Vision - Extraocular Muscle Development
- 1 Introduction
- 2 Some Recent Findings
- 3 Extraocular Muscles
- 4 Ciliary Muscles
- 5 Eyelids
- 6 Timeline
- 7 Neural Crest
- 8 Additional Images
- 9 References
- 10 Terms
- 11 External Links
- 12 Glossary Links
These notes introduce the development of the eye muscles. The adult eye has contributions from several different embryonic layers eventually forming neuronal, supportive connective tissue, optical structures, and muscular tissues. Additional pages are being developed to cover specific issues of this anatomical structure.
A study by Gilbert (1957) described the origin and development of the human extrinsic ocular muscles.
|Senses Links: Introduction | placode | Hearing and Balance hearing | balance | vision | smell | taste | touch | Stage 22 | Category:Sensory|
Some Recent Findings
|More recent papers|
This table allows an automated computer search of the external PubMed database using the listed "Search term" text link.
Search term: Extraocular Muscle Embryology
<pubmed limit=5>Extraocular Muscle Embryology</pubmed>
Extraocular muscles are required to move the eye within the orbit. Their embryonic origin requires an interaction between the cranial mesoderm and the migrating neural crest cells.
The following is from a recent paper comparing human to zebrafish muscle development.
|About the Muscles||Legend|
Extraocular muscles (CAT scan back view of the eye)
The lens focusses by refracting light as it passes through the biconvex lens, which can be altered in shape (accommodation) by surrounding ciliary muscles. These ciliary muscles are activated (contracted) by parasympathetic innervation from the ciliary ganglion itself innervated by the oculomotor nerve (Cranial Nerve III) (More? Cranial Nerves).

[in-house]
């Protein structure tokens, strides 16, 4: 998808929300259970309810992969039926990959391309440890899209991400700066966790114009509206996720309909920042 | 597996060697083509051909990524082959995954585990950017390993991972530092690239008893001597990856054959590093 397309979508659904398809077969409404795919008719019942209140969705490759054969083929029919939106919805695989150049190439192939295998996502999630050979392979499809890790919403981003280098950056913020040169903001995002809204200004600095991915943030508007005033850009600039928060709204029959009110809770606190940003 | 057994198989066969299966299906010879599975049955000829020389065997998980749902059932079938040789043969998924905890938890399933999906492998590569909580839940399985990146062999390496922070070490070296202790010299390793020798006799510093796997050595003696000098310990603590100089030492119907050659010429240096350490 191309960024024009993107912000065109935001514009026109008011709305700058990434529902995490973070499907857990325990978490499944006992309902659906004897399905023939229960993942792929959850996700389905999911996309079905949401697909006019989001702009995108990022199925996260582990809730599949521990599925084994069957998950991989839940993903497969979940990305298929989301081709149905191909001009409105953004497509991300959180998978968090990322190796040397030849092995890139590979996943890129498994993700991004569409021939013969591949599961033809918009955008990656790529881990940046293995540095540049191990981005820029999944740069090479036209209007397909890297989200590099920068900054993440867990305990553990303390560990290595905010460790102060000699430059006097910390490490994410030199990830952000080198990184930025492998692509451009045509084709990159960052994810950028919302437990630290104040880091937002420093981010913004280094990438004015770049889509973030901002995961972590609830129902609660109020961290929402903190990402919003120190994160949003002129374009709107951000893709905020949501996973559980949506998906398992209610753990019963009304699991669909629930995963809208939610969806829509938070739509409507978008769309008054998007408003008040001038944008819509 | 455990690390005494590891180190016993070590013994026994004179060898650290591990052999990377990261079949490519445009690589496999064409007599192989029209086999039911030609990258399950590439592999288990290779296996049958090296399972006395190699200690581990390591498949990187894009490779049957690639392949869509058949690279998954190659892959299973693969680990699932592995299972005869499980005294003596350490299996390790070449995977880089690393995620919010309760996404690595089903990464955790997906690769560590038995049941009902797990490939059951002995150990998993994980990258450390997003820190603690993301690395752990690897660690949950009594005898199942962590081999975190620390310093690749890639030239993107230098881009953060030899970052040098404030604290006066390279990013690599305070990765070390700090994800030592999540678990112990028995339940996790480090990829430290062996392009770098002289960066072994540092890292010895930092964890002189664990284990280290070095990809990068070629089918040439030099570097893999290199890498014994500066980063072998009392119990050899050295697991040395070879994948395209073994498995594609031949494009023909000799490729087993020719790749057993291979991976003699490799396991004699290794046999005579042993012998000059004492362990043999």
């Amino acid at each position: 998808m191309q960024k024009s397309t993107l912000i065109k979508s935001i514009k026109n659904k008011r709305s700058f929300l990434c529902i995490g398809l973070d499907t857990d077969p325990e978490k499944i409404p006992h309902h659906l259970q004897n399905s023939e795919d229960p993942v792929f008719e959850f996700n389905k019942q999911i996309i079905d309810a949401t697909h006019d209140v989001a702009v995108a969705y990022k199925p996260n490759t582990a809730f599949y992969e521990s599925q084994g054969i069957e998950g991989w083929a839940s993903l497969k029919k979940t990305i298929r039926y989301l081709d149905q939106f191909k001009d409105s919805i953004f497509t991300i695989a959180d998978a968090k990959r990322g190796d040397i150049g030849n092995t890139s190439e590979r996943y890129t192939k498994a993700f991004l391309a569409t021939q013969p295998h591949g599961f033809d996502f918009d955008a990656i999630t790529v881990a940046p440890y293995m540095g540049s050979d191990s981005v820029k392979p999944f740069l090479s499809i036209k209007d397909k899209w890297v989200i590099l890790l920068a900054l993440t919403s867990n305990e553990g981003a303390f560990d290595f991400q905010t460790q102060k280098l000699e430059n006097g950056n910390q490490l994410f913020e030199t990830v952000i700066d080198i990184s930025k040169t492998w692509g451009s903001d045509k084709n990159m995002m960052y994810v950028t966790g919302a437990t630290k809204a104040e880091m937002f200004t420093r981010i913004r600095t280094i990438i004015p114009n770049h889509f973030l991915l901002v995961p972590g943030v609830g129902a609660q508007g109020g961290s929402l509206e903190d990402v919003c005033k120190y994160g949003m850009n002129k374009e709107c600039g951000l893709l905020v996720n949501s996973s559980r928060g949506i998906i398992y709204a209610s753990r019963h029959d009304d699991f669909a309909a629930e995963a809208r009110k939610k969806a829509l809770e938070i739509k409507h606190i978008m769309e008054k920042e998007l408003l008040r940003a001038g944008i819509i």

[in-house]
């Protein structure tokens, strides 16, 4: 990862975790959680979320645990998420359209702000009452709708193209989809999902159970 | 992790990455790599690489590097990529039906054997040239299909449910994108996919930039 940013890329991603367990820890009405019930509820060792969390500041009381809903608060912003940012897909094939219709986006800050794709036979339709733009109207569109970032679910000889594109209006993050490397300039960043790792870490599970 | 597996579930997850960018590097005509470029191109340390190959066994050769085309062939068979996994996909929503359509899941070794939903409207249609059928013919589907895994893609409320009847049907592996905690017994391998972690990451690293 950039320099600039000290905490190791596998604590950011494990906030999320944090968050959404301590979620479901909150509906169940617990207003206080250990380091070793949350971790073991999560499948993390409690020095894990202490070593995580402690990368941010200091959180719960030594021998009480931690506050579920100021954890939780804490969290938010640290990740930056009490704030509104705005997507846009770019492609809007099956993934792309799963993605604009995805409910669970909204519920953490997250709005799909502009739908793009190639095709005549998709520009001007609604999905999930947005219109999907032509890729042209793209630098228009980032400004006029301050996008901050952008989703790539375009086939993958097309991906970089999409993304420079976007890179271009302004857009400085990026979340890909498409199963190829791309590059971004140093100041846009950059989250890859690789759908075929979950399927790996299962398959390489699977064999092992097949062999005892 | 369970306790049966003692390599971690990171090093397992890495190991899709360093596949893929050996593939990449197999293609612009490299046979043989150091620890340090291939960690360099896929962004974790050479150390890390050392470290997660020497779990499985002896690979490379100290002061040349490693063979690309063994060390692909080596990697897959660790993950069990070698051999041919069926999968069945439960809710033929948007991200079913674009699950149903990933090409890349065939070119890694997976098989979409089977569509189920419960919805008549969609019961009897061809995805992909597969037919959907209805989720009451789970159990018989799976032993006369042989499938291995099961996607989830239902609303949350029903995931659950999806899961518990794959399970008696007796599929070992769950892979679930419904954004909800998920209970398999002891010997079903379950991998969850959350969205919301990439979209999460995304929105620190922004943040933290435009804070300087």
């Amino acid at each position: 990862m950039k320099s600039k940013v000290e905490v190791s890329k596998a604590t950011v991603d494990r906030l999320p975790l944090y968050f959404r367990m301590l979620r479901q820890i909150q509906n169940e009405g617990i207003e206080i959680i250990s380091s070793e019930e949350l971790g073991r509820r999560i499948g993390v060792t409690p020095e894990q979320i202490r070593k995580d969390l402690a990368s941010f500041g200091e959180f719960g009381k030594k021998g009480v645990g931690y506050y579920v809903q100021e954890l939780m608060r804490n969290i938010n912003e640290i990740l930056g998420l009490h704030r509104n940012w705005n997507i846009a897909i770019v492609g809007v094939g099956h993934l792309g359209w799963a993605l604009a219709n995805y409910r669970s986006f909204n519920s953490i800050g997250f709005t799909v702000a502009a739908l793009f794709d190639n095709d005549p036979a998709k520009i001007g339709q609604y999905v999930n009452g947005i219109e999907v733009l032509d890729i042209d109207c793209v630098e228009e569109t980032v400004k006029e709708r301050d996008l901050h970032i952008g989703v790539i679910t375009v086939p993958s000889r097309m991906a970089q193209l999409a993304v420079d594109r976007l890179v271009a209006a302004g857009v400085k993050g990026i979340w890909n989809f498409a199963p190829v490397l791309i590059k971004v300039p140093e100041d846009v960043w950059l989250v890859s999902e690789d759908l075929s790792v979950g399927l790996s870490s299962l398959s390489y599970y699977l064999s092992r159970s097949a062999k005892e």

surface ectoderm -> lens placode -> lens pit -> lens vesicle -> lens fibres -> lens capsule and embryonic/fetal nucleus.
|Muscles of the eyelids are the Levator palpebræ superiors, Orbicularis oculi and Corrugator. The Orbicularis oculi and Corrugator are both supplied by the facial nerve.
(modified from Gray's Anatomy)
Carnegie Stages - Eye
The following data is from a study of human embryonic carnegie stages and other sources.
- Stage 10 - optic primordia appear.
- Stage 11 - right and left optic primordia meet at the optic chiasma forming a U-shaped rim.
- Stage 12 - optic neural crest reaches its maximum extent and the optic vesicle becomes covered by a complete sheath,
- Stage 13 - By the end of the fourth week the optic vesicle lies close to the surface ectoderm. Optic evagination differentiation allows identification of optic part of retina, future pigmented layer of retina, and optic stalk. The surface ectoderm overlying the optic vesicle, in response to this contact, has thickened to form the lense placode.
- Stage 14 - (about 32 days) the lens placode is indented by the lens pit, cup-shaped and still communicates with the surface by a narrowing pore.
- Stage 15 - (about 33 days) the lens pit is closed. The lens vesicle and optic cup lie close to the surface ectoderm and appear to press against the surface.
- Stage 16 - (37 days) Growth of the lens body results in a D-shaped lens cavity. Perilental blood vessels (tunica vasculosa lentis) are visible. Prior to the development of the eyelids, one small sulcus or groove forms above the eye (eyelid groove) and another below it.
- Stages 17 - 19 - Retinal pigment is visible and the retinal fissure is largely closed. Eyelids grooves deepen, eyelid folds develop, first below, and then above, the eye.
- Stages 18 - Mesenchyme invades the region between the lens epithelium and the surface ectoderm.
- Stages 19 - 22 - the eyelid folds develop into the eyelids and cover more of the eye as the palpebral fissure takes shape. The upper and the lower eyelids meet at the outer canthus in Stage 19.
- Stage 20 - The lens cavity is lost and a lens suture begins to form. The inner canthus is established.